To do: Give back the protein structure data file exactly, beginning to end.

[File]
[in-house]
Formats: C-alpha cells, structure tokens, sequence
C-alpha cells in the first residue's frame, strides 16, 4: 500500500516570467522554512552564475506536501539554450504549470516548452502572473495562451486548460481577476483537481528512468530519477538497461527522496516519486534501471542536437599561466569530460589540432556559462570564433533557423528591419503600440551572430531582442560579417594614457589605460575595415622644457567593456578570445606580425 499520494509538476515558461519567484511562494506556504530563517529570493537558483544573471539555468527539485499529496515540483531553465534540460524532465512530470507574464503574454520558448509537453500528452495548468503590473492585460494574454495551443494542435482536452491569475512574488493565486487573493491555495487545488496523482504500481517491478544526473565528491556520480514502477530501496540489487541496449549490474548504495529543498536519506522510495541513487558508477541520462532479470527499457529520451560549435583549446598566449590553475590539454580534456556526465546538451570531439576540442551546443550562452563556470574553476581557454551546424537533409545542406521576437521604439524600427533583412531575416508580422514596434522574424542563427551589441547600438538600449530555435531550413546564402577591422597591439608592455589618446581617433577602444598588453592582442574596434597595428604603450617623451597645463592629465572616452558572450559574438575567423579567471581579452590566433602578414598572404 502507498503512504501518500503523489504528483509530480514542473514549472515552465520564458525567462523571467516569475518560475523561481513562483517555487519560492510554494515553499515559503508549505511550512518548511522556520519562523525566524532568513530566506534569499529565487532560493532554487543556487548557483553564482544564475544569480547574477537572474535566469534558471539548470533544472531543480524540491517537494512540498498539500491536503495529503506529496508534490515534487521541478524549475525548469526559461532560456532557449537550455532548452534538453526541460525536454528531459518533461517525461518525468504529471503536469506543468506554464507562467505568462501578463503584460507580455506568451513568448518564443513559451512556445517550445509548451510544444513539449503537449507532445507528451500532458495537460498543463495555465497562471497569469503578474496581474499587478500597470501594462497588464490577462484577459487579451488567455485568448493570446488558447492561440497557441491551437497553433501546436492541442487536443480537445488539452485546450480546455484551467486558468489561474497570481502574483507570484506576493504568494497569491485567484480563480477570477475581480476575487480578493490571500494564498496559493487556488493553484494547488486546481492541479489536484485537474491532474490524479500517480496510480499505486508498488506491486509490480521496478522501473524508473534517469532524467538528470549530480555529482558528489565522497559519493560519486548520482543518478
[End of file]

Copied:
[in-house]
Formats: C-alpha cells, structure tokens, sequence
C-alpha cells in the first residue's frame, strides 16, 4: 500500500516570467522554512552564475506536501539554450504549470516548452502572473495562451486548460481577476483537481528512468530519477538497461527522496516519486534501471542536437599561466569530460589540432556559462570564433533557423528591419503600440551572430531582442560579417594614457589605460575595415622644457567593456578570445606580425 499520494509538476515558461519567484511562494506556504530563517529570493537558483544573471539555468527539485499529496515540483531553465534540460524532465512530470507574464503574454520558448509537453500528452495548468503590473492585460494574454495551443494542435482536452491569475512574488493565486487573493491555495487545488496523482504500481517491478544526473565528491556520480514502477530501496540489487541496449549490474548504495529543498536519506522510495541513487558508477541520462532479470527499457529520451560549435583549446598566449590553475590539454580534456556526465546538451570531439576540442551546443550562452563556470574553476581557454551546424537533409545542406521576437521604439524600427533583412531575416508580422514596434522574424542563427551589441547600438538600449530555435531550413546564402577591422597591439608592455589618446581617433577602444598588453592582442574596434597595428604603450617623451597645463592629465572616452558572450559574438575567423579567471581579452590566433602578414598572404 502507498503512504501518500503523489504528483509530480514542473514549472515552465520564458525567462523571467516569475518560475523561481513562483517555487519560492510554494515553499515559503508549505511550512518548511522556520519562523525566524532568513530566506534569499529565487532560493532554487543556487548557483553564482544564475544569480547574477537572474535566469534558471539548470533544472531543480524540491517537494512540498498539500491536503495529503506529496508534490515534487521541478524549475525548469526559461532560456532557449537550455532548452534538453526541460525536454528531459518533461517525461518525468504529471503536469506543468506554464507562467505568462501578463503584460507580455506568451513568448518564443513559451512556445517550445509548451510544444513539449503537449507532445507528451500532458495537460498543463495555465497562471497569469503578474496581474499587478500597470501594462497588464490577462484577459487579451488567455485568448493570446488558447492561440497557441491551437497553433501546436492541442487536443480537445488539452485546450480546455484551467486558468489561474497570481502574483507570484506576493504568494497569491485567484480563480477570477475581480476575487480578493490571500494564498496559493487556488493553484494547488486546481492541479489536484485537474491532474490524479500517480496510480499505486508498488506491486509490480521496478522501473524508473534517469532524467538528470549530480555529482558528489565522497559519493560519486548520482543518478